Amid protests on 23 December 2021, the Karnataka Protection of Right to Freedom of Religion Bill got a nod from the state’s legislative assembly. Months before the bill was debated, the regional media had begun building a narrative of “forced mass conversions” by Christians, without making a distinction between conversion as a matter of choice and conversions that may be coerced. It portrayed Hindus as victims and demonised even the peaceful gathering of Christians.
On 9 March, the Kannada news channel Dighvijay 24X7 aired an episode titled “Conversion is scarier than Terrorism! Do you know how much money is made when a Hindu converts to Christianity?” The programme was geared towards stoking communal animosity. The anchor, Mamatha Hegde, made references to a Supreme Court decision on the right to propagate—also known as the Stanislaus judgment—to encourage aggressive action against Christians. The 1977 judgment had made a distinction between the right to propagate one’s religion and the right to convert to a different faith.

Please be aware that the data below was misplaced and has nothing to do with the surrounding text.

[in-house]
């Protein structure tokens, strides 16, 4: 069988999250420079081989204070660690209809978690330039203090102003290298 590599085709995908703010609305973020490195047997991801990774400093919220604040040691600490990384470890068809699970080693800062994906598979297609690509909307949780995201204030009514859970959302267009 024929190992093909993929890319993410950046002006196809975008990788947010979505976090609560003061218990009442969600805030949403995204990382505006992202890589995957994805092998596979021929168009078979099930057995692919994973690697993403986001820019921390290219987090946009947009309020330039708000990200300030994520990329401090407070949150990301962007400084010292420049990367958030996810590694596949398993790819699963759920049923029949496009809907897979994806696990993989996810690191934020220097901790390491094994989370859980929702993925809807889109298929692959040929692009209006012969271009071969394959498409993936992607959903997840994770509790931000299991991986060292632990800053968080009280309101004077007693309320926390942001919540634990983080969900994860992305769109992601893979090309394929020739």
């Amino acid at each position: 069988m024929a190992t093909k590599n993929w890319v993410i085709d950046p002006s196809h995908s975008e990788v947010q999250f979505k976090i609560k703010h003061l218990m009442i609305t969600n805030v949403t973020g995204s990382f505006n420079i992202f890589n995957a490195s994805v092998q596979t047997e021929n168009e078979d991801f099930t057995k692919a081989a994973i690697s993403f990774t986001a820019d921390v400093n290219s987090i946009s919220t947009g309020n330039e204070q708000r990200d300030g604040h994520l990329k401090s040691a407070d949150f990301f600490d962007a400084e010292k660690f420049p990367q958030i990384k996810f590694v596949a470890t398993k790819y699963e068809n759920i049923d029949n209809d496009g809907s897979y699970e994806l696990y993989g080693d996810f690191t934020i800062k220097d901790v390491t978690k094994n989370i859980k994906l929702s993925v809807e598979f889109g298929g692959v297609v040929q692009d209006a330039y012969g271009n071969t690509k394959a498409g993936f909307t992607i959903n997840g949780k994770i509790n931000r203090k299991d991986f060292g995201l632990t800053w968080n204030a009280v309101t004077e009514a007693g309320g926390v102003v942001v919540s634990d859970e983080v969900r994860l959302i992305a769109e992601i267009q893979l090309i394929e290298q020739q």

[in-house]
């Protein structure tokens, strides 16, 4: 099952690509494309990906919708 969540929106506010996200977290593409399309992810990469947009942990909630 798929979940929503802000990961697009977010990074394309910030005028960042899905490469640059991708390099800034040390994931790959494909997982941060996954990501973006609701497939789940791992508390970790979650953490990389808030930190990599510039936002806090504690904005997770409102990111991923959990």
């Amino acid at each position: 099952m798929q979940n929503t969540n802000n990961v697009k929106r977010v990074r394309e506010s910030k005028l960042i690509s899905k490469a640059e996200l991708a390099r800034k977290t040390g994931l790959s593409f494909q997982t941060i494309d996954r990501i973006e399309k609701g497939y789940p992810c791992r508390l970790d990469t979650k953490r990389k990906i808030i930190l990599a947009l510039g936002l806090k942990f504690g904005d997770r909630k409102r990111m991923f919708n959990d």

“Many are not aware of what they must do if a Christian priest approaches them,” Hegde said. “Please know that you must all call the police and give a complaint. Tell the police that they are trying to convert. If ten people get punished, then the eleventh person will not come. If we do not show courage, if we do not protect our religion, then none of this will stop. In 1976, even the Supreme Court said that right to propagate does not mean the right to convert.”